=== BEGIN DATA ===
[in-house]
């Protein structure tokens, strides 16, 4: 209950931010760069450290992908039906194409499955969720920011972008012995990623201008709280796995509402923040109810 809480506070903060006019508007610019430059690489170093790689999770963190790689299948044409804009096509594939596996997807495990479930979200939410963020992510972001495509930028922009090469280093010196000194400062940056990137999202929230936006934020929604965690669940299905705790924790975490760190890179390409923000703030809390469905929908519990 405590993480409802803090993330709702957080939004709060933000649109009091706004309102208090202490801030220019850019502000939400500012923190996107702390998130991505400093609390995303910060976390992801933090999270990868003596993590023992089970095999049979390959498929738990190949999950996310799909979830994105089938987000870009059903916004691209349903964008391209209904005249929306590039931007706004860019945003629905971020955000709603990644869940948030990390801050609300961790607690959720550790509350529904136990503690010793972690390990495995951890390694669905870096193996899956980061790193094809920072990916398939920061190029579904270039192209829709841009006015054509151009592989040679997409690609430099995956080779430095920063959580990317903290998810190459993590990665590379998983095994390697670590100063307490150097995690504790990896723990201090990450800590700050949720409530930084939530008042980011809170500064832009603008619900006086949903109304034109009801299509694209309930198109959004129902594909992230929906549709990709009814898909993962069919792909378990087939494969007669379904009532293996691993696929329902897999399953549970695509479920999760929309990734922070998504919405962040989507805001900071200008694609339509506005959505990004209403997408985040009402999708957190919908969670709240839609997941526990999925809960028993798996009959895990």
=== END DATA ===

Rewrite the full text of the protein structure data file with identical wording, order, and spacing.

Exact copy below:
[in-house]
């Protein structure tokens, strides 16, 4: 209950931010760069450290992908039906194409499955969720920011972008012995990623201008709280796995509402923040109810 809480506070903060006019508007610019430059690489170093790689999770963190790689299948044409804009096509594939596996997807495990479930979200939410963020992510972001495509930028922009090469280093010196000194400062940056990137999202929230936006934020929604965690669940299905705790924790975490760190890179390409923000703030809390469905929908519990 405590993480409802803090993330709702957080939004709060933000649109009091706004309102208090202490801030220019850019502000939400500012923190996107702390998130991505400093609390995303910060976390992801933090999270990868003596993590023992089970095999049979390959498929738990190949999950996310799909979830994105089938987000870009059903916004691209349903964008391209209904005249929306590039931007706004860019945003629905971020955000709603990644869940948030990390801050609300961790607690959720550790509350529904136990503690010793972690390990495995951890390694669905870096193996899956980061790193094809920072990916398939920061190029579904270039192209829709841009006015054509151009592989040679997409690609430099995956080779430095920063959580990317903290998810190459993590990665590379998983095994390697670590100063307490150097995690504790990896723990201090990450800590700050949720409530930084939530008042980011809170500064832009603008619900006086949903109304034109009801299509694209309930198109959004129902594909992230929906549709990709009814898909993962069919792909378990087939494969007669379904009532293996691993696929329902897999399953549970695509479920999760929309990734922070998504919405962040989507805001900071200008694609339509506005959505990004209403997408985040009402999708957190919908969670709240839609997941526990999925809960028993798996009959895990």